High School Drama Club Drama
Like Glee, only in federal court?
From Eck v. Olley Valley Sch. Dist., decided two weeks ago by Judge Mark A. Kearney (E.D. Pa.):
We again balance students' constitutional rights with a high school's disciplinary steps. Can three high school drama club members recover damages because their school district suspended them from classes or extra-curriculars after they each complained about their drama director's theatrics at a public meeting?
Our drama opens with the school's drama director's choice of the lead for the Spring 2019 musical. The unsuccessful lead who also served as drama club president, along with his girlfriend and another student, decided to complain about the drama director at a school board meeting. Learning the students' plan, the drama director e-mailed parents the night before the board meeting possibly suggesting improper conduct by the unsuccessful lead.
Following the board meeting and a closed rehearsal, the unsuccessful lead spoke to the drama director. Following e-mails later the same night and then early the next morning, the superintendent and principal met the unsuccessful lead and his mother to suspend him. Hours later, they suspended his also-complaining actor girlfriend from classes seemingly without explanation. After the musical closed, the drama director removed the third complaining student actor from a post-show extra-curricular activity. The students allegedly promised revenge.
Weeks later, they sued the school district and three state actors for retaliating against them for complaining about the drama director at a public meeting and depriving them of due process in suspending them from either classes or the post-musical extra-curricular activity. The unsuccessful lead also sued the drama director for defamation and false light invasion of privacy under Pennsylvania law based on her pre-meeting e-mail to parents.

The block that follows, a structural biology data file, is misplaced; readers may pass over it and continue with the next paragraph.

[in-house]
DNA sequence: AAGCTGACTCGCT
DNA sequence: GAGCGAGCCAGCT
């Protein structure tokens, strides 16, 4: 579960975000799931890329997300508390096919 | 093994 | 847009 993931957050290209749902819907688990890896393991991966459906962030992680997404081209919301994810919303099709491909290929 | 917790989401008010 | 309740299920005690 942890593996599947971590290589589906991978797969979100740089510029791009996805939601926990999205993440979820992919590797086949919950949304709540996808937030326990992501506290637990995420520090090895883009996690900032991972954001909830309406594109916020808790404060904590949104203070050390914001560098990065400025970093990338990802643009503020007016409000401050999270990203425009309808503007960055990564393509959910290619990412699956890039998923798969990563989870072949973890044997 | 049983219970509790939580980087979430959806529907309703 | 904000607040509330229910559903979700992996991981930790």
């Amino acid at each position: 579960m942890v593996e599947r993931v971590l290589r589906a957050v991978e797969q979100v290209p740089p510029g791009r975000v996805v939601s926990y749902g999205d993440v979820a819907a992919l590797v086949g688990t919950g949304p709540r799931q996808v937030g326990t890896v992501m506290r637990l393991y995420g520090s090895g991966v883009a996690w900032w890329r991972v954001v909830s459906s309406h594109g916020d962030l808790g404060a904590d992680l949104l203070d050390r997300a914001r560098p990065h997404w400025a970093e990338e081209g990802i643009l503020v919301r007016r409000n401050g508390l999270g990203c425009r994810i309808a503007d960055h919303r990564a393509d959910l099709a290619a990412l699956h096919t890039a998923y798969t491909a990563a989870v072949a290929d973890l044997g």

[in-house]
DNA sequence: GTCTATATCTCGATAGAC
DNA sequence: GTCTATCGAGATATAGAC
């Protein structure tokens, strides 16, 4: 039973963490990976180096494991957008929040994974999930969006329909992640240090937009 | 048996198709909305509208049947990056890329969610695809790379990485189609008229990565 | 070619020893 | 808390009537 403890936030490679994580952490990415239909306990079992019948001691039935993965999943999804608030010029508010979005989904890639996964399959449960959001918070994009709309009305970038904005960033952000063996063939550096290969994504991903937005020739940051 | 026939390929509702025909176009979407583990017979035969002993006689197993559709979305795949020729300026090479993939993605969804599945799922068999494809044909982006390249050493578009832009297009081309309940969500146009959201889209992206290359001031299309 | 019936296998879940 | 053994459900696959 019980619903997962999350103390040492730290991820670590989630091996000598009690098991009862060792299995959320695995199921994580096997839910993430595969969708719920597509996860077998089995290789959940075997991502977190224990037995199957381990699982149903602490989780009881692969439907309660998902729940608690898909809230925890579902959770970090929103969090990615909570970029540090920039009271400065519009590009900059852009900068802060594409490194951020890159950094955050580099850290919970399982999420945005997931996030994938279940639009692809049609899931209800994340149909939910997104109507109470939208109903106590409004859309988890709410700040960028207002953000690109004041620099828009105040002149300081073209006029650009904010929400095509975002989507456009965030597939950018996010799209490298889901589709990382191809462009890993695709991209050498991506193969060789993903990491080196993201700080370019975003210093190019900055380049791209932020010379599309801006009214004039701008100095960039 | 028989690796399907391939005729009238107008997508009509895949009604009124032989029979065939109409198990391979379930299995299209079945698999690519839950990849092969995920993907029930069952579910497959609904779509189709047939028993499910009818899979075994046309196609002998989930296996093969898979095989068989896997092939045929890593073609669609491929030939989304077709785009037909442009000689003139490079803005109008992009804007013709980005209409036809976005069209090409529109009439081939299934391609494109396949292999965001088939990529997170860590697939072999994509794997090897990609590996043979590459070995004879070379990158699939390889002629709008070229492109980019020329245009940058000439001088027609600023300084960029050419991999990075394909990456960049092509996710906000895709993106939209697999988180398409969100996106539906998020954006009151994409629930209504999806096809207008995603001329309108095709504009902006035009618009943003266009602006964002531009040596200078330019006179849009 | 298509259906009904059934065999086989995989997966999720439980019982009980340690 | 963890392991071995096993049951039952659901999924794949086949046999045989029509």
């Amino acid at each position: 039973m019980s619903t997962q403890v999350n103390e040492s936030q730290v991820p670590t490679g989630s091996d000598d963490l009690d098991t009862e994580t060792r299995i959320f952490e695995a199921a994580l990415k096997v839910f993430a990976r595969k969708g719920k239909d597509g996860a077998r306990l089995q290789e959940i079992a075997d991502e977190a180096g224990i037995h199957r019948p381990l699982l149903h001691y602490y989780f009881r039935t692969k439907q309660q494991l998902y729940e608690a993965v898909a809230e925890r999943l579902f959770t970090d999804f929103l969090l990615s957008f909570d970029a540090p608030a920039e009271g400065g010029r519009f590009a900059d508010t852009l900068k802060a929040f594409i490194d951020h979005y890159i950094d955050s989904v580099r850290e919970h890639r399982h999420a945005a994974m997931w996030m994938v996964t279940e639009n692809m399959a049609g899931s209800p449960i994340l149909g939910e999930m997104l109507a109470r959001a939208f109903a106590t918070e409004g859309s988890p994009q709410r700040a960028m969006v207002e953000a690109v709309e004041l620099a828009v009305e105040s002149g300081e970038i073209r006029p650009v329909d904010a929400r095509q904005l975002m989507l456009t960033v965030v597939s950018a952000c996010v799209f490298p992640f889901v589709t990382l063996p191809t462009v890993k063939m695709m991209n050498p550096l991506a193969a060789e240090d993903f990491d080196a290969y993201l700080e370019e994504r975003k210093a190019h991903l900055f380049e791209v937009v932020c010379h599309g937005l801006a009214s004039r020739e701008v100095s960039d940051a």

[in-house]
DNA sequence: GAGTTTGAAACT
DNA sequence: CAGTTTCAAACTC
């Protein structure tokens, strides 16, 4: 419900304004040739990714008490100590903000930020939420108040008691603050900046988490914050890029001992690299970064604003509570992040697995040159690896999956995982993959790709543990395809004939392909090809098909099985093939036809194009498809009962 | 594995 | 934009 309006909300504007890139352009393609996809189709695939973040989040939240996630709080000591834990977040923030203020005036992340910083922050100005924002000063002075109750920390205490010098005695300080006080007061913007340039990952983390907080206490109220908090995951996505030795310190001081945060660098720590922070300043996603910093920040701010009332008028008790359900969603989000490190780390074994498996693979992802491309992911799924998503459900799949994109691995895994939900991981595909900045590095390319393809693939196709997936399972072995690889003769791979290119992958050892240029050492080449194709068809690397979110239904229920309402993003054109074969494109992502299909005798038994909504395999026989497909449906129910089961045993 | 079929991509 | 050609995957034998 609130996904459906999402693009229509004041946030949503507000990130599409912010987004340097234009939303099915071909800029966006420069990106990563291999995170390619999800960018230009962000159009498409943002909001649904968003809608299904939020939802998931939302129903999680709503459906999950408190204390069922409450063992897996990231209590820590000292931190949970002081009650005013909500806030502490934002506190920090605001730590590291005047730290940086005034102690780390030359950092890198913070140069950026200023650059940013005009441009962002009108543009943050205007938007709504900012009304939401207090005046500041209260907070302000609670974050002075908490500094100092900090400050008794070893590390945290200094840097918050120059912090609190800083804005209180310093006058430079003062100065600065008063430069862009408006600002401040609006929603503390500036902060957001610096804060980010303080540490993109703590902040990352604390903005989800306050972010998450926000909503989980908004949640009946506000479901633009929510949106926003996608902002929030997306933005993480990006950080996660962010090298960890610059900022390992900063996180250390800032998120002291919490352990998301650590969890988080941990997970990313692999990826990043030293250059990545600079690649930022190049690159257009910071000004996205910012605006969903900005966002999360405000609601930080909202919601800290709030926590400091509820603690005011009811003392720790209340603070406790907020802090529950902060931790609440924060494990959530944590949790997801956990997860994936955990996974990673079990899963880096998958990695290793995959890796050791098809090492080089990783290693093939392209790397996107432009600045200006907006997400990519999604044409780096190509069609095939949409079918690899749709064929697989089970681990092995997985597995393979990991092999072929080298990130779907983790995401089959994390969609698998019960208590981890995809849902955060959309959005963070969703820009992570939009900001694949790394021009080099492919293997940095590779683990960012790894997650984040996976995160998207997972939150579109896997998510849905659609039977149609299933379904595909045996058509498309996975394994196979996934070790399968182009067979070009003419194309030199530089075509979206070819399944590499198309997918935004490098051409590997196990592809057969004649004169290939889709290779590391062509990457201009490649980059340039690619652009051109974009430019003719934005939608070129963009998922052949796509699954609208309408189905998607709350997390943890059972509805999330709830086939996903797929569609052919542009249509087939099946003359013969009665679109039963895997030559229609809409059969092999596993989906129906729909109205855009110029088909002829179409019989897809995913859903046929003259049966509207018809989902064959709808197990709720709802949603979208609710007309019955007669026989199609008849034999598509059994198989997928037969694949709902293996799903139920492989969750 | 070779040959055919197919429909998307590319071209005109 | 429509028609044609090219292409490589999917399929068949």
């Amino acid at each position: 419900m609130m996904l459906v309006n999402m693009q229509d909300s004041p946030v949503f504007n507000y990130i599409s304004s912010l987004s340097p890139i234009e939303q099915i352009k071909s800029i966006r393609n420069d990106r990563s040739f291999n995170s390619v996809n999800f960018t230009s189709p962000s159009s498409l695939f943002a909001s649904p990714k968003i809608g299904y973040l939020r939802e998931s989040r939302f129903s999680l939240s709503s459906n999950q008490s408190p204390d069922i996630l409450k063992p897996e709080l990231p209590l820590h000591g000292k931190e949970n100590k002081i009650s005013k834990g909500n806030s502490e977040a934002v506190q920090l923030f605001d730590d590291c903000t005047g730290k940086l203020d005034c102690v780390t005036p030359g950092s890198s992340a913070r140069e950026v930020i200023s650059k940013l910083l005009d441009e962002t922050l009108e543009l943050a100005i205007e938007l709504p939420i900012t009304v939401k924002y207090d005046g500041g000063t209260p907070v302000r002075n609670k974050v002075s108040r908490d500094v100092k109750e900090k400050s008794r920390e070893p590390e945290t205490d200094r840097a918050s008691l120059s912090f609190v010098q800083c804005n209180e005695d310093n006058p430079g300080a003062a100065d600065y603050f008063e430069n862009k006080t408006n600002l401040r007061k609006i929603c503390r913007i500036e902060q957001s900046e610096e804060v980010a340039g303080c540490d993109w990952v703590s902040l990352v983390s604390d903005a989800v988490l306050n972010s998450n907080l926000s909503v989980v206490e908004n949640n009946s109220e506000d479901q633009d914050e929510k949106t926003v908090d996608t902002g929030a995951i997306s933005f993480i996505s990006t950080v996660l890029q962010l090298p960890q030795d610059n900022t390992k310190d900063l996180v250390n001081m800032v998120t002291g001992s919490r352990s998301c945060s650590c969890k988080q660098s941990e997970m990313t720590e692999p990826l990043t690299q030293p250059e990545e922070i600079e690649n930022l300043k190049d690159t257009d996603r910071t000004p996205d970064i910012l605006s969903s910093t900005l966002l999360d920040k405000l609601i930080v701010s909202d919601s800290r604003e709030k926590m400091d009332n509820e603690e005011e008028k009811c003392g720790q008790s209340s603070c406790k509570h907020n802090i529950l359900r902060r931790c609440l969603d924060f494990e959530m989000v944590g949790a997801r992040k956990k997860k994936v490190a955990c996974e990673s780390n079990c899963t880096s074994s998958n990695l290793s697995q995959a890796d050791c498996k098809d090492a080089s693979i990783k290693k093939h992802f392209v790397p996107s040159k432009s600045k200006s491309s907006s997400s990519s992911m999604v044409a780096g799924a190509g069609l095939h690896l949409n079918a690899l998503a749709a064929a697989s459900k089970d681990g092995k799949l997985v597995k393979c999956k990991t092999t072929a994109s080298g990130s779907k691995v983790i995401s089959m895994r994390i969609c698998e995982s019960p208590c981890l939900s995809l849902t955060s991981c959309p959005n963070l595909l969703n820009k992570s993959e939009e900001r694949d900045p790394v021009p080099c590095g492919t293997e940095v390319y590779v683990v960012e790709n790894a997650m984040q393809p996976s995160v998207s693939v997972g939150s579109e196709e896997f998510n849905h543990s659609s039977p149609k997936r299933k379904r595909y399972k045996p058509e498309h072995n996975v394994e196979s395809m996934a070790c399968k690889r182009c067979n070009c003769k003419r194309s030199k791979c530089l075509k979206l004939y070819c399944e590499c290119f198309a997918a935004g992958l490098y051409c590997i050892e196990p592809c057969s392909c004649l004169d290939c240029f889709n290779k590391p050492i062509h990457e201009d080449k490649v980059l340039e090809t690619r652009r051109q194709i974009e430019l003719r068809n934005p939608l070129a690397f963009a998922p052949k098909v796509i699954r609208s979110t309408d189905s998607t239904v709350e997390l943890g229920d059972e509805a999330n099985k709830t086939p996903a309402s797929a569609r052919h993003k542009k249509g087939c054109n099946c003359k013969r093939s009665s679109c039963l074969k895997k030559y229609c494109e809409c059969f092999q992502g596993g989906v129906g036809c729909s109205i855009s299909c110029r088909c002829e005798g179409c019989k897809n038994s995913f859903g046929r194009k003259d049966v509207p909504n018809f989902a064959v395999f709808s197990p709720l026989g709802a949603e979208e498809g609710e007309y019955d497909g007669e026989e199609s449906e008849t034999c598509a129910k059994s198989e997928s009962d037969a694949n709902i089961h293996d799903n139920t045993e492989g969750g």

After three amended complaints, many of the quandaries require our jury evaluating who to believe. But we must grant summary judgment dismissing three claims, along with the conspiracy theories related to them, in our upcoming trial: the disappointed lead's claim for First Amendment retaliation against the drama director as there is no evidence of her role in his suspension based on his alleged First Amendment protected conduct; due process claims brought by the disappointed lead suspended during a meeting attended by his mother and him and the student precluded from a post-musical extra-curricular activity; and, the students' claim against the district's superintendent for negligent supervision for allowing the First Amendment retaliation….
[N]either the Students nor the District and its administrators adduce undisputed issues of fact warranting judgment as a matter of law of most of the issues except for [the three dismissed theories]. This drama will open in less than two months in our courtroom where our jury will decide among the protagonists as to why the District and its state actors either individually or in concert suspended the Students or denied due process to Student Hartline, and whether Director Lyons's March 19, 2019 e-mail warrants damages to Student Eck for defamation or false light invasion of privacy.
Read the whole thing for the details, though I regret to say that the opinion, at over 72,000 characters, is about the length of Shakespeare's shortest play, The Comedy of Errors.